The answer lies in the fact that in gambling one assets a man's work in a situation where there is no legal recourse. A trust has been extended to which one must respond.
Beware the gentleman’s agreement
Though both sexes could attend, the salon was the only social club where is was permissible for ladies to attend. The salon was a haven for those who craved intellectual conversation but the best salons were the ones that were frequented by those of exemplary manners. Gillenormand lived in the Rue Sirvandoni, he frequented several very good and highly noble salons. Although a bourgeois, M. Gillenormand was welcome in them, and as he had a twofold stock of wit, namely, that which he had and that attributed to him, he was sought after and made much of.
Moreover, when it comes to GDP growth, it's the total economy that grows, and it's the total debt that impacts the economy in some way.
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So, total debt is what matters, not just private or public debt. Consider the graph of total debt by quarter in the United States through , below. Go ahead. That's trillion with a "T. No problem, I'll wait a moment while you try to wrap your mind around it.
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I know you are still a little light-headed now, but we must move on. Now let's think about what that debt means? By itself? So, here's debt relative to the size of the economy. Yeah, but how much did the increase in debt itself boost GDP? Let's start with "who. Borrowers come in three categories: businesses, consumers, and government.
Businesses borrow money for lots of reasons. Chief among them are to build or expand infrastructure, to grow either organically or by acquisition , or to meet operational cash flow needs. Naturally, they also borrow to replace depleted or worn out capital to simply maintain the status quo. Likewise, consumers borrow to purchase longer-term assets like homes and cars.
Like businesses, consumers borrow to repair or replace worn out capital e.
Unlike many businesses, consumers also have a nasty little habit of borrowing just to consume i. Businesses and consumers together are known as the private sector. The private sector will be the basis of our analysis. Lastly, the government borrows.
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Governments borrow to finance fiscal deficits and - in Keynesian theory - grow the economy. So what is the net benefit of all this borrowing? How much does leverage amplify historical growth? And what is in store for the future? In economics, all the interesting stuff happens on the margin. So, let's look at the absolute change in total debt over time and compare that with the absolute change in GDP for the United States on a rolling five-year basis. However, the change in debt captures the net change over that time period, while the change in GDP captures only the increase in GDP segment E in the following exhibit , so it is an apples-to-oranges comparison.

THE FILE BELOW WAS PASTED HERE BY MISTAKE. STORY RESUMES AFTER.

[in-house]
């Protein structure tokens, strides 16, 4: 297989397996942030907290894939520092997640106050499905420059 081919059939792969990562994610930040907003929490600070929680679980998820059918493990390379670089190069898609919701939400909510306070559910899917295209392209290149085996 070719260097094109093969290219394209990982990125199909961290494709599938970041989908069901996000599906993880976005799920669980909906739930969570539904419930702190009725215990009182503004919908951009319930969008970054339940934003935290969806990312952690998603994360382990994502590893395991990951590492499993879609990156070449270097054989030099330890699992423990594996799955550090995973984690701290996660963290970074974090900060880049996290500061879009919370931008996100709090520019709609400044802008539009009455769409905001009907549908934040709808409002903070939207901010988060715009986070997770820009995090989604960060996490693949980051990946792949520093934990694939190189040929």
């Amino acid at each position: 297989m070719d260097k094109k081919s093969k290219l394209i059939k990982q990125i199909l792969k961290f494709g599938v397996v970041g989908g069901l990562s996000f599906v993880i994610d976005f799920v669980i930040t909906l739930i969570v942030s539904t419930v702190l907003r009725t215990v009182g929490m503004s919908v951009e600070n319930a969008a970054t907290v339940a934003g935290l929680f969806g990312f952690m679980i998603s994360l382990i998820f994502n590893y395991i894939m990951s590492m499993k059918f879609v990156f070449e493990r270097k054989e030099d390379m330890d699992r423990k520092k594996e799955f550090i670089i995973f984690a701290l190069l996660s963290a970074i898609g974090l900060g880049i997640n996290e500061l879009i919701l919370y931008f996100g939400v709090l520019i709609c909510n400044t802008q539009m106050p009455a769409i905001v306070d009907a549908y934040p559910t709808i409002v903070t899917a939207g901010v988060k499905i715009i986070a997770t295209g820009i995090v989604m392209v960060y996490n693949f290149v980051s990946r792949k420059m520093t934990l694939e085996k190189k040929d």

Because the incremental debt is used, at least in part, to make investments and because it can flow through GDP in any of the years segments A, B, C, D , not just the last year segment E , I computed a variable called incremental GDP Flow which is the summation of all the incremental changes in GDP during each five-year period. Then comparing incremental GDP flow to the absolute change in debt, we can examine how efficiently the debt flows through the economy.
This "efficiency ratio" shows the proportion of total debt that flowed through the economy not to be confused with the efficiency ratio commonly used by banks in examining their fixed costs. Of course, it is possible that debt accumulated in a particular period - across the entire economy - went solely into replacing worn out capital or was simply held on balance sheets thereby offering no long-run contribution to GDP growth. But wouldn't we have been reading endless headlines about the Great Capital Replacement Cycle? Wouldn't we have seen a dearth of investment activity?
In fact, we haven't.
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So, such potential criticisms seem implausible. Moreover, the fact that debt has interest costs, albeit at low rates right now, sees to it that debt doesn't sit idle on balance sheets for very long. Actually, that's the point of the analysis: We want to capture the net effect of adding debt over long periods, which also captures the capital replacement cycle as well.
Alarmingly, it continues to worsen.
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Next, let's look at the role, if any, the Federal Reserve has played in stimulating debt and the GDP by setting interest rates. Fed Funds vs. The reason to highlight these two rate environments is that one might expect growth in debt to be more sensitive to interest rate changes in more extreme rate environments. To confirm this, I then performed an event study on rates and debt growth over the past 40 years.
I expected growth in debt to move in the opposite direction of interest rates in general and to be more pronounced in the extreme rate environments. Here is what I found.
The study turned out as expected. At the extremes, movements in Fed Funds rates do have a big impact on total debt growth. But, as noted earlier, debt efficiency is declining markedly. And we are currently in an extreme low rate environment. Consequently, one might expect debt consumption to accelerate. However, what we observe is that government debt consumption is accelerating, while private-sector debt consumption is essentially flat. So, given today's extraordinarily low rate environment, why isn't private debt growing like gangbusters?